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Neuron Culture

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Research Digest has posted an q&a interview with me as part of their The Bloggers Behind the Blog series. Here are a few key tidbits. Do read the rest there, as well as the other interviews already run and to come. On why I write about psychology, psychiatry, and other behavioral sciences: Science constitutes our…

Every time I read David Foster Wallace, I think, that’s just classic David Foster Wallace. Which is to say it’s completely unexpected, novel, different from the way almost anyone else thinks, including David Foster Wallace the last time I read him. This is a fun review in the NY Review of Books of a book…

What glitters in the net today

I’m ‘posed to be writing, really writing (insert argument over what’s really writing in comments), but hit so many juicy bits in my morning read today I wanted to share. Here’s my eclectic mix for the day: A great rompy scary post from @susanorlean on how her book bounced around many publishers and editors. Keith…

Are we living in a neuroculture?

Andrew Carnie, Magic Forest, 2002, via Neuroculture.org   Do we live in a neuroculture? Of course we do! Coming from a blog named Neuron Culture, this is obviously a set-up question — my excuse to call attention to a post by Daniel Buchman that offers a brief review article on the question. It seems that…

In reverse order: 5.  David Sloan Wilson, pissing off the angry atheists. “I piss off atheists more than any other category, and I am an atheist.” This sparked some lively action in the comments. 4. Lively or not, Wilson and Dawkins lost fourth place to snail jokes. A turtle gets mugged by a gang of snails. …

Selling a work fiction is difficult; publishing in Nature is a long-shot; yet somehow writer and genomeboy Misha Angrist managed to publish fiction in Nature. The only way I was ever going to get a first-author publication in Nature [Angrist explains] was if I just made it all up. So that’s what I did. Hat tip to David Dobbs…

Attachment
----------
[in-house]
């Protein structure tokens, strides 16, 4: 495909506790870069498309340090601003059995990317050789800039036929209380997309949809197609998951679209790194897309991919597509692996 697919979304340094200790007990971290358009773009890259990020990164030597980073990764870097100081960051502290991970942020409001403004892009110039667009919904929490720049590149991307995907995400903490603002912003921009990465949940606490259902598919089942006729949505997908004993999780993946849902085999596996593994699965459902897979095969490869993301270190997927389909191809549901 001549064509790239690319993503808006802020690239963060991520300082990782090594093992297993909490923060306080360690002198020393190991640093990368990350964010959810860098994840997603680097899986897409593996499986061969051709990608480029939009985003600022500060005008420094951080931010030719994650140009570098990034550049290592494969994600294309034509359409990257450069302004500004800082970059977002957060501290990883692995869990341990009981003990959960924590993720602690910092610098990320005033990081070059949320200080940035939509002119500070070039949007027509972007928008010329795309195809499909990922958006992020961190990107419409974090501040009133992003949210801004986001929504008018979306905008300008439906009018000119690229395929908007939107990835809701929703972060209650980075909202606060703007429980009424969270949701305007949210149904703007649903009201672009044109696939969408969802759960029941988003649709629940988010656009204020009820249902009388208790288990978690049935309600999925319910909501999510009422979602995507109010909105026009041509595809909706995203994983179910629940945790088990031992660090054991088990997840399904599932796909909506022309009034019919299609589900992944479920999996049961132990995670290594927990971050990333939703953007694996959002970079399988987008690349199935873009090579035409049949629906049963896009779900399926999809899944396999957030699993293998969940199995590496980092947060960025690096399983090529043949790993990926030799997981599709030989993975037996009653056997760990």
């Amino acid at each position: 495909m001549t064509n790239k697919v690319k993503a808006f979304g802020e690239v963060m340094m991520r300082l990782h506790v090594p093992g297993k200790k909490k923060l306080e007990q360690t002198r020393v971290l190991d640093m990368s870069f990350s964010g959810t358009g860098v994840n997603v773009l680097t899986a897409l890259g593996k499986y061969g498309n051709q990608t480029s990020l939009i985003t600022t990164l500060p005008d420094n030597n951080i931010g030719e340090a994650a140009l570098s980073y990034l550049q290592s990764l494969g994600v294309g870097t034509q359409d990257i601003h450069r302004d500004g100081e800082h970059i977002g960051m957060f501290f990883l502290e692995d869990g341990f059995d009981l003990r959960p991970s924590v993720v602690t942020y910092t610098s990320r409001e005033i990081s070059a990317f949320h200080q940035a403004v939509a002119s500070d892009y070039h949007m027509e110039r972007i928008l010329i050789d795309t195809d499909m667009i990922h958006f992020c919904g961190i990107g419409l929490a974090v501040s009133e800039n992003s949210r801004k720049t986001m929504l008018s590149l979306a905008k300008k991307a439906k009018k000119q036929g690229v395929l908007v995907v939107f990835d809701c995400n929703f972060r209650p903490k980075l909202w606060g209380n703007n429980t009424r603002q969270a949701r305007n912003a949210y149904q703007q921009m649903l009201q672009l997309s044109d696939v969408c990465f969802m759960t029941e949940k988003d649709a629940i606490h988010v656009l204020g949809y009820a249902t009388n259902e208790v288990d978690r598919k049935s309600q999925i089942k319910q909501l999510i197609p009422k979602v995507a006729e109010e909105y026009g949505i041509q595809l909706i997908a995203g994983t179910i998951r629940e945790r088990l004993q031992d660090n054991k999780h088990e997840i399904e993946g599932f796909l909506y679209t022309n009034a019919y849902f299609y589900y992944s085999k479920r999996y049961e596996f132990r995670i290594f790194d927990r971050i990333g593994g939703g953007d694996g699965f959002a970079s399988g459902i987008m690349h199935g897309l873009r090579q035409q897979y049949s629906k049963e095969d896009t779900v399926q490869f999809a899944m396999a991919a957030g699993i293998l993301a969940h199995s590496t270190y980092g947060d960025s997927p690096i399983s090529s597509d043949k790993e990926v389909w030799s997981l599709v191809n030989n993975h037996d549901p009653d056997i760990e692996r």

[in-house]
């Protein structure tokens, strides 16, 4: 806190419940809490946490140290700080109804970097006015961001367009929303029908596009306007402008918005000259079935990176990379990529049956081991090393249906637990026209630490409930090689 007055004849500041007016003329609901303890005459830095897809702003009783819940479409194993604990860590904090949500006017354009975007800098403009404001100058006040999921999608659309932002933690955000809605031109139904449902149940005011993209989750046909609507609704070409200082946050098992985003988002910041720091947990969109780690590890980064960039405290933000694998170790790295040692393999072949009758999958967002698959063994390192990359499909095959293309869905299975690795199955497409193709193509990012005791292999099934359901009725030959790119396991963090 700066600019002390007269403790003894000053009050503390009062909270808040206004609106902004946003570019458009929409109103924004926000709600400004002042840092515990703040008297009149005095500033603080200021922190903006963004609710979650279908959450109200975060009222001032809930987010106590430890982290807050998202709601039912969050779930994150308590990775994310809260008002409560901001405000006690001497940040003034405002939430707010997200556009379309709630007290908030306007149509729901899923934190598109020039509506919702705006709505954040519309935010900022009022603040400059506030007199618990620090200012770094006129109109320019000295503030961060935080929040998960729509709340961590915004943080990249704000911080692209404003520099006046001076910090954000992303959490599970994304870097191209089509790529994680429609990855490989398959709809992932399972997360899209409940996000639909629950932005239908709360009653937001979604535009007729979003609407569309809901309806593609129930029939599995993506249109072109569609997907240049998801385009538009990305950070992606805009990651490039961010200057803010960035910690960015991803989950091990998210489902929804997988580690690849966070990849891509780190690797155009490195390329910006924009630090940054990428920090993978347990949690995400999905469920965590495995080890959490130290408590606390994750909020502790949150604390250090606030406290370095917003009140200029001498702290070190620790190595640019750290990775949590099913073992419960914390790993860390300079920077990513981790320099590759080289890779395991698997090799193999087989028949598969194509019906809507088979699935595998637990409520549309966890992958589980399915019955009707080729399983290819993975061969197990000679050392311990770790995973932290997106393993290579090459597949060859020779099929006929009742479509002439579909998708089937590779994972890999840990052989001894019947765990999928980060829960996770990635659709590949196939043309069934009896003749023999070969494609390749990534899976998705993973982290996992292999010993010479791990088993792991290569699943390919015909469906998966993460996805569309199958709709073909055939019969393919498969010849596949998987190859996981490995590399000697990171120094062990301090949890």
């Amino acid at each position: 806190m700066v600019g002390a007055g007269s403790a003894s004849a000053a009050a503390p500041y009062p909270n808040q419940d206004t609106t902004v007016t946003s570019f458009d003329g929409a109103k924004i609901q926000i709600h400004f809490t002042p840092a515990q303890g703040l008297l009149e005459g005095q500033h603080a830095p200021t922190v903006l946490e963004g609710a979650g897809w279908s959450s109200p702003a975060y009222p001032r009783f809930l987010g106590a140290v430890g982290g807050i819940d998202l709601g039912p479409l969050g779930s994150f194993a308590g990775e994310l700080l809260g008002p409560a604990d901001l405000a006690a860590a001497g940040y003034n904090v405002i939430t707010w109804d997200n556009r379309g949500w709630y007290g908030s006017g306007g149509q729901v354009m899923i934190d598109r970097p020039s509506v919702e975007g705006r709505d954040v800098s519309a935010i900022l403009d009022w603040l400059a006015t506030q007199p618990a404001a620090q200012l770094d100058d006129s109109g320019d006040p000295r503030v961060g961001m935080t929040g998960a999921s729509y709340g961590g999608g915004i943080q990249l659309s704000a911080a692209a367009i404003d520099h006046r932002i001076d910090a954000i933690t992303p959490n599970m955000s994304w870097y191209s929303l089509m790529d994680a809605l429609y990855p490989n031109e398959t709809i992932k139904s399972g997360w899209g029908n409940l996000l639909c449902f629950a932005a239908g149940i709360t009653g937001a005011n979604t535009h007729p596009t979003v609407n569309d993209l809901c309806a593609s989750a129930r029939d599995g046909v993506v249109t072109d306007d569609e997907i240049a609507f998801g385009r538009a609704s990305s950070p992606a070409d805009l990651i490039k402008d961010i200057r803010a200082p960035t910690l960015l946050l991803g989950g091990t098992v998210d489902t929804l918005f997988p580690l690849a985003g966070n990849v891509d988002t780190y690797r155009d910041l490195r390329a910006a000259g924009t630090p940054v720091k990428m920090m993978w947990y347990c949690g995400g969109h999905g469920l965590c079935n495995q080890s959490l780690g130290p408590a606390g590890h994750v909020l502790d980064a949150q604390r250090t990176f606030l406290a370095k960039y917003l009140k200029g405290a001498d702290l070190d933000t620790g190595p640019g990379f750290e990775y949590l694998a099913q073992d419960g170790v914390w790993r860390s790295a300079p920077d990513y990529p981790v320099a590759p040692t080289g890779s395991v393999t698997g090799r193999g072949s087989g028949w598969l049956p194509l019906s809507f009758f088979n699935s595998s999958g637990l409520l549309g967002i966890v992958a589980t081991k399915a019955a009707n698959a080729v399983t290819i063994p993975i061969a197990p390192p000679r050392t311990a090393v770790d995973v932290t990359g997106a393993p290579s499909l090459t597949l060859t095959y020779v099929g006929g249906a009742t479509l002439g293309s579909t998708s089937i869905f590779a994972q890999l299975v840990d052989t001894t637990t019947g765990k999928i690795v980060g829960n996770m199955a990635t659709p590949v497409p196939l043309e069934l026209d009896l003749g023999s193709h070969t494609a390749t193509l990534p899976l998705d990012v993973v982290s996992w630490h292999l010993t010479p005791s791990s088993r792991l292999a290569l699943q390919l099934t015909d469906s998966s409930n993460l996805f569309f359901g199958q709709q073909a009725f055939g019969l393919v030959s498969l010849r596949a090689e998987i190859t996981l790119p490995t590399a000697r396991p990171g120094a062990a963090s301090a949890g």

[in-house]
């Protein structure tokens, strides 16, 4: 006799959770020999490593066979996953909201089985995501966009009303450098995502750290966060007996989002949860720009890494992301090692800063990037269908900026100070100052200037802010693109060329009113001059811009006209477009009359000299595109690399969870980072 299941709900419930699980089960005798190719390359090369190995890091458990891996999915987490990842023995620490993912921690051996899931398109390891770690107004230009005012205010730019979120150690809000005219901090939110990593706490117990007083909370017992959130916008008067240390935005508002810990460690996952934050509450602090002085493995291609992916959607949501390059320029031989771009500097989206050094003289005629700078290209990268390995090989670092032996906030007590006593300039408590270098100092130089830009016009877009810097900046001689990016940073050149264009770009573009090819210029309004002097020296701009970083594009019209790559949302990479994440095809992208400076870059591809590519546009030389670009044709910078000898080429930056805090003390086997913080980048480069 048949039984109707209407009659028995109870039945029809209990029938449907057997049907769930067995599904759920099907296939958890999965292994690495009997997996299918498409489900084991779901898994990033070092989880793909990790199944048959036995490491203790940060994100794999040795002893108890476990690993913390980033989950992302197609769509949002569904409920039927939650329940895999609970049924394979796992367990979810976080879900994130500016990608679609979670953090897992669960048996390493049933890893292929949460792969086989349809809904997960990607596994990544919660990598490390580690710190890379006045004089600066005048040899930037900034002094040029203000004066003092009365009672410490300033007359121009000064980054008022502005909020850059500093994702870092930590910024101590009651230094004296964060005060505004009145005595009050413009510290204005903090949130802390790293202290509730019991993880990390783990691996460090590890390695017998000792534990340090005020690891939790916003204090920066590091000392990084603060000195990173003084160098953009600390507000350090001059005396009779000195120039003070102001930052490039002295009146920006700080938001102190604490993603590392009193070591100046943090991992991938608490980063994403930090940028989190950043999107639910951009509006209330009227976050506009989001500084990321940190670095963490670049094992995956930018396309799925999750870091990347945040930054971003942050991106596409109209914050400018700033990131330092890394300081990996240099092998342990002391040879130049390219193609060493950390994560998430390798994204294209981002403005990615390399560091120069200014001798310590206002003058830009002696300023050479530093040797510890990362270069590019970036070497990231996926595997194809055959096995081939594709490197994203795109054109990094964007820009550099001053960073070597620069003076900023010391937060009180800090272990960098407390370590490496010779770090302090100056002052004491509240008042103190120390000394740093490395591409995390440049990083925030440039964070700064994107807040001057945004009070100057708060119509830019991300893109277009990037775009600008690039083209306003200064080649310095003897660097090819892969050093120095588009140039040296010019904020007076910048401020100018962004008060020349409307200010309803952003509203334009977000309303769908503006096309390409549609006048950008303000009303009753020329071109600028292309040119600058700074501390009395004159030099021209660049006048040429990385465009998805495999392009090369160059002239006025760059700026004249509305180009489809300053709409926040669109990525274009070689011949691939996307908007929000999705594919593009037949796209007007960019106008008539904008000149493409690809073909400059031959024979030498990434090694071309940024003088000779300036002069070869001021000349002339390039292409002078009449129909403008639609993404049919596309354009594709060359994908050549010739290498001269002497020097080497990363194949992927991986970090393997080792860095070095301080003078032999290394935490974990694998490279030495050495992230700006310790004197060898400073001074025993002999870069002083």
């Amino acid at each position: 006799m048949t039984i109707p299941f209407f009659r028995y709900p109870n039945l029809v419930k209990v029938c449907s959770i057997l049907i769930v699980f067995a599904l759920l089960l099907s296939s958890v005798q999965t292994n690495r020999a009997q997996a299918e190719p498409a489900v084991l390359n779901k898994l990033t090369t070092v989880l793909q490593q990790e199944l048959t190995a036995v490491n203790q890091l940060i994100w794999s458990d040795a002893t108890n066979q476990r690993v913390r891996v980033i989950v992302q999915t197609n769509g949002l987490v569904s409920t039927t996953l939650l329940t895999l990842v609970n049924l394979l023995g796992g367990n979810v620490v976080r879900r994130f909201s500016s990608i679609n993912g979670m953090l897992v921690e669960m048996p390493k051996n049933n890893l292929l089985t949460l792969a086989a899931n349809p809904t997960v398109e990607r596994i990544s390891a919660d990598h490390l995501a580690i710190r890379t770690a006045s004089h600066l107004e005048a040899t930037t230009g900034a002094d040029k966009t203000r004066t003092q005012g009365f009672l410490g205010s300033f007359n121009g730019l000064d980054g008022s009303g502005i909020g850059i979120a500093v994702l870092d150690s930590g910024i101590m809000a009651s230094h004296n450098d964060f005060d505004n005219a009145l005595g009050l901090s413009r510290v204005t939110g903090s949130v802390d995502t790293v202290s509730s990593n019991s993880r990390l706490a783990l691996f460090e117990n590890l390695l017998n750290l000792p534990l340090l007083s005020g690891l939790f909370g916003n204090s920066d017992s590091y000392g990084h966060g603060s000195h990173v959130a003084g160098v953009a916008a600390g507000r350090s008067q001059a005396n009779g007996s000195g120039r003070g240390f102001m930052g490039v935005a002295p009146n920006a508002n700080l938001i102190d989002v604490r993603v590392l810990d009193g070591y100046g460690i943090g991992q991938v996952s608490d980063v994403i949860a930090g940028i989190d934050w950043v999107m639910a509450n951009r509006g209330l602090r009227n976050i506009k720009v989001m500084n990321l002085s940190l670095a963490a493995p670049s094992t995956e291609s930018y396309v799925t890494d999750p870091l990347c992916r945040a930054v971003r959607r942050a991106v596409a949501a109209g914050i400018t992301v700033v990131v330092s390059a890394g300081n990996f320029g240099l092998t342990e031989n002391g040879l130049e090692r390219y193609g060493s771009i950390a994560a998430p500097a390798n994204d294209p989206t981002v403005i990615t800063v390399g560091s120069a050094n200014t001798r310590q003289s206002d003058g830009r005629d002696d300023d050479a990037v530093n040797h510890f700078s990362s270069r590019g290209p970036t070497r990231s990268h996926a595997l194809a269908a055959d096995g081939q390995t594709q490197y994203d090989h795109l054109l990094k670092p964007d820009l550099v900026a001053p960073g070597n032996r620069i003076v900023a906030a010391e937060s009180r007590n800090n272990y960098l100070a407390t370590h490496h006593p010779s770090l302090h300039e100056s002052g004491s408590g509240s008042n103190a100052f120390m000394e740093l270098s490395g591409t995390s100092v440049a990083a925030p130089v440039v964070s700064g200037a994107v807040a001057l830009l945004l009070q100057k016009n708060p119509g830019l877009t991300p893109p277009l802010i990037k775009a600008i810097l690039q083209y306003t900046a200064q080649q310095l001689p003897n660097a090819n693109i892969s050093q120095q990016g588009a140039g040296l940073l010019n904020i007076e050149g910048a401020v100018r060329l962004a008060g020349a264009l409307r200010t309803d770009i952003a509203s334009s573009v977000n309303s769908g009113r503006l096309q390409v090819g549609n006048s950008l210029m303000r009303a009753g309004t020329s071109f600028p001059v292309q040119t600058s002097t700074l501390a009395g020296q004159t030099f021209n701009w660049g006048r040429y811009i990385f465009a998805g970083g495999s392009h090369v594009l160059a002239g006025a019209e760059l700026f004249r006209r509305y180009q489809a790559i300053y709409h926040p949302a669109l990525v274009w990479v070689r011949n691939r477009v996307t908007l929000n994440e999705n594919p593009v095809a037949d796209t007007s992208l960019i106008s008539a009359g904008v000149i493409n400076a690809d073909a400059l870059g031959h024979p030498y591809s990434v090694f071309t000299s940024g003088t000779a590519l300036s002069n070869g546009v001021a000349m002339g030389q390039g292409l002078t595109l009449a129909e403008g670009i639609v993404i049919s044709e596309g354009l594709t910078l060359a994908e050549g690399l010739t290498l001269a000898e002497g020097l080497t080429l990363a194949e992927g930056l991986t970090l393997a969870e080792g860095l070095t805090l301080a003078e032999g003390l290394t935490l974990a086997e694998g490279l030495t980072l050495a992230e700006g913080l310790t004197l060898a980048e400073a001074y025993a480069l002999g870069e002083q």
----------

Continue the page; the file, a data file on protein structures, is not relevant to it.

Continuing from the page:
Ravens via PDPhoto Ravens show that consoling one another is also for the birds, Yet another finding that other species have qualities previously thought uniquely human. Our greatest distinction is that we’re highly social. Yet in that we’ve got a lot of company.   Human brains excel at detecting cheaters. FMRI’s, not so much, says Vaughan Bell…

I’ve been deemed a pusher, and that’s a good thing. The accuser is Colin Schultz, a busy, curious, and inquisitive young journalist who awarded a story of mine his first annual prize for “push” science journalism. First of all let me say I’m pleased, mainly because the story, ” A Depression Switch?”, about neurologist Helen Mayberg’s experiment using deep brain…

from “Would dew believe it: The stunning pictures of sleeping insects covered in water droplets,” at the Daily Mail Given the day, we find both foolishness and meat. Fun stuff first: Science, Nature Team Up on New Journal – ScienceNOW Does the WTF1 gene trigger the inferior supra-credulus? @edyong209 falls for the whole thing: http://bit.ly/bLlzqx…

from a different Daily Dish – 365 petri dishes, by Klari Reis House of Wisdom, the splendid new blog on Arabic science from Mohammed Yahia, editor of Nature Middle East describes an effort to map the Red Sea’s coral reefs with satellite, aerial, adn ship-based technologies. Nice project and a promising new blog. Brain and…